Going Green: How To Be Good to Your Wallet and the Planet

Just like how Hogwarts students learned to conjure magic on a budget, by using inexpensive or repurposed items to practice their magic, we can go green without making all our money disappear.

At one time in the not-too-distant past, “going green” involved shopping at out-of-the-way health food stores, spending a significant portion of your paycheck on organic foods, and spending a fortune on a fuel-efficient car.

While installing solar energy panels or buying all-new energy-efficient appliances may be impractical, the good news is that it’s easier than ever to help the planet and your wallet simultaneously.

Instead of purchasing an electric car or installing solar panels, many consumers find that simple, day-to-day activities allow them to go green – on a budget.

Here are a few tips on making that difference without hurting your bank account.

Back to School

This time of year, many families’ thoughts turn to preparations for the new school year.

Parents and kids can learn lifelong lessons by “thinking green.”

The first step is to stop before you shop.

  • Look at what you need to buy.
  • Review school supply lists and determine if your little learners can do without some items labeled “optional.”
  • Scour your home (office, kitchen drawers, kids’ rooms) to find out what items you may already have (think like Harry Potter and get creative).
  • If last year’s folders, binders, or backpacks are still in good condition, take those off the “need-to-buy” list.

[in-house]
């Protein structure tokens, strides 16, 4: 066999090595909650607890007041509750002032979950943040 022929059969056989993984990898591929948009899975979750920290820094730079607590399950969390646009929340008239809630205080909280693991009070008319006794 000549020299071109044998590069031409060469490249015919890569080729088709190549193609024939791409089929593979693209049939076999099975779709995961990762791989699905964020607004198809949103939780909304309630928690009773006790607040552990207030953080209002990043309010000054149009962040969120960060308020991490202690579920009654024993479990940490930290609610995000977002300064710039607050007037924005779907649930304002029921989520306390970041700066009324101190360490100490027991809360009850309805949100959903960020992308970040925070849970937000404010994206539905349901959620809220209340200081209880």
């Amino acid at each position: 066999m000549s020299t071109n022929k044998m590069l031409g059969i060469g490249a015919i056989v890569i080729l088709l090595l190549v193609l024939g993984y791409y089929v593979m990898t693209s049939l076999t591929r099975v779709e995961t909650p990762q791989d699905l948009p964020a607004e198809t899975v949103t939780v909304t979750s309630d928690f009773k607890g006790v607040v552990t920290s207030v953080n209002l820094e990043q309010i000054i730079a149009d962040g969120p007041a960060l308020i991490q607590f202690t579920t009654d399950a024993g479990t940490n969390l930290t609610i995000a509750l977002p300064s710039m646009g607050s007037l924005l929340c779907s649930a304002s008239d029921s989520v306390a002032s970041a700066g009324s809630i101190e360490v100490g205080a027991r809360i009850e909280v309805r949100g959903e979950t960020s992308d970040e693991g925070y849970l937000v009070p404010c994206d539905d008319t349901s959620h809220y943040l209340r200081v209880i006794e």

• For supplies you (and others) need, consider teaming up with friends or neighbors to split the cost of economy-size packages when it makes sense.

While at it, you may find this is a great time to get organized.

In cleaning out the home office and other areas (i.e., garage, basement, attic, storage area), you may find enough to hold a garage sale.

This can help you fund your next back-to-school purchases.

This similar advice applies to back-to-school clothing.

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These days, “vintage” can be trendy.

Online sites and yard sales can be good sources.

If you do some research to identify stores in upscale areas, even style-conscious teenagers will be interested.

Finally, pay attention to the fact that many middle, high, and college students can now use electronic textbooks.

They can be especially cost-effective while helping to avoid cutting down more trees.

Check with teachers to get the correct editions.

Going Green on the Holidays

It’s never too early to plan for the holidays.

In doing so, you’ll find it’s much easier to “go green”—and keep more of the green stuff in your pocket.

  • Start by creating a holiday budget.

List gift recipients, allocate specific amounts, and think of gift ideas.

Include other expenses ranging from decorations to child-care costs.

This will allow more thoughtful spending and let you avoid buying more than you really need.

Recycle boxes and packing materials, or give them to a local mailing shop.

  • When wrapping the thoughtful gifts you’ve bought, reuse materials and get creative.

Try fabric ribbons, bows, and even gift wrap that you can reuse.

Re-purpose old comics or maps as wrapping paper.

  • For holiday greetings, consider going paperless with electronically delivered letters or cards (even free ones are available).

Paper cards cost money, add to recycling or landfill loads, and use oil resources for delivery.

If you’ve got tech-savvy kids, enlist their help on the computer.

Holiday Meals

Regarding holiday meals, plan to avoid last-minute purchases and waste.

  • Do menu planning around locally grown, seasonal fruits and vegetables when possible.
  • If you like turkey, buy an extra if they go on sale. Cook, carve, and freeze in smaller packages. Then, you can thaw just what you need for several meals during the holiday season.